Dietary guidelines have emphasized the importance of a balanced and varied diet. Meals that include no servings or very few servings of different food groups such as fruits and vegetables, dairy products, fish and meat and pulses, lack both balance and variety. It is evident that a substantial proportion of the Sri Lankan population does not consume a varied and balanced diet, which is suggestive of a close association between the nutrition-related NCD in the country and these unhealthy eating habits. We recommend that government, health institutions and organizations conduct larger national-level dietary and nutrition surveys periodically to identify associated disease conditions. This would allow practical public health initiatives to improve the quality of the Sri Lankan diet.


This research received no specific grant from any funding agency in the public, commercial or not-for-profit sectors. The authors declare that they have no conflicts of interest. R.J. contributed to the data collection, data analysis and drafted the manuscript. N.M.B., M.J.S., P.K. and A.P.H. were the supervisory team on the project and contributed to the study design, data interpretation and revision of the manuscript. All authors read and approved the final manuscript. The authors would like to acknowledge Miss Fathima Shakira and other members in the Diabetes Research Unit, Colombo, for their contribution in arranging logistics for the study. The authors also thank Dr Senarath Mahamithawa (Deputy Director – Nutrition, Ministry of Health, Sri Lanka), Mrs Thakshila Adikari (Head, Department of Applied Nutrition, Wayamba University of Sri Lanka) and Miss Jyh Eiin Wong (Public Health Nutritionist, Department of Human Nutrition, University of Otago) for their input on data interpretation and expert comments.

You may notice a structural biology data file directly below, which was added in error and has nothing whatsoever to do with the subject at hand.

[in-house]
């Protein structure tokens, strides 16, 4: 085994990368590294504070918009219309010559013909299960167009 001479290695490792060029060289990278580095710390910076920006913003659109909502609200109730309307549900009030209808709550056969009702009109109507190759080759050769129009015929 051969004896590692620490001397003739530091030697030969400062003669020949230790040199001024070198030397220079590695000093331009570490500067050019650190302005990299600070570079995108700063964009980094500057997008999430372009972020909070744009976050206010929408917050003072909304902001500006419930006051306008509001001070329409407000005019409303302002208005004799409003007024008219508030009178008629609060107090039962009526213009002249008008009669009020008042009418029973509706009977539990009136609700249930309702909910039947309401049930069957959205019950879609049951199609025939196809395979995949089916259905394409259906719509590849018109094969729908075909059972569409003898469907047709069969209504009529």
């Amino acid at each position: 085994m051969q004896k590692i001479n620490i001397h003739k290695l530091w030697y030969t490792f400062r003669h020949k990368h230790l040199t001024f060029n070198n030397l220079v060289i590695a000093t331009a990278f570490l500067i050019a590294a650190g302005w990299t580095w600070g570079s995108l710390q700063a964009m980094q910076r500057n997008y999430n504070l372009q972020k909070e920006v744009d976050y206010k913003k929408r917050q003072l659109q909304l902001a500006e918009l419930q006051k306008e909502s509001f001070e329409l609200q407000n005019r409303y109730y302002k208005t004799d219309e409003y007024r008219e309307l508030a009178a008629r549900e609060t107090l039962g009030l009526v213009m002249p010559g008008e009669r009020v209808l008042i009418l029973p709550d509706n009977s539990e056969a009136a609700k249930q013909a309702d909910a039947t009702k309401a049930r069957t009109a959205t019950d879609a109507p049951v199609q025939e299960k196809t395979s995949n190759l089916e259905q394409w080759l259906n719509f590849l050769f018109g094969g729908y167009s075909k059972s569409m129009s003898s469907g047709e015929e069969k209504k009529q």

Supplementary Materials

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Figure 0

Fig. 1 Example of a disaggregated recipe showing multiple levels (Chicken Koththu)

Figure 1

Table 1 Demographic characteristics and BMI of the sample of Sri Lankan adults

Figure 2

Table 2 Average dietary intake of different food groups (portions/d) among the sample of Sri Lankan adults

Figure 3

Table 3 Comparison of the average food intake of Sri Lankan adults with national and international recommendations

Figure 4

Table 4 Percentage distribution of the sample of Sri Lankan adults according to their consumption of food portions from different food groups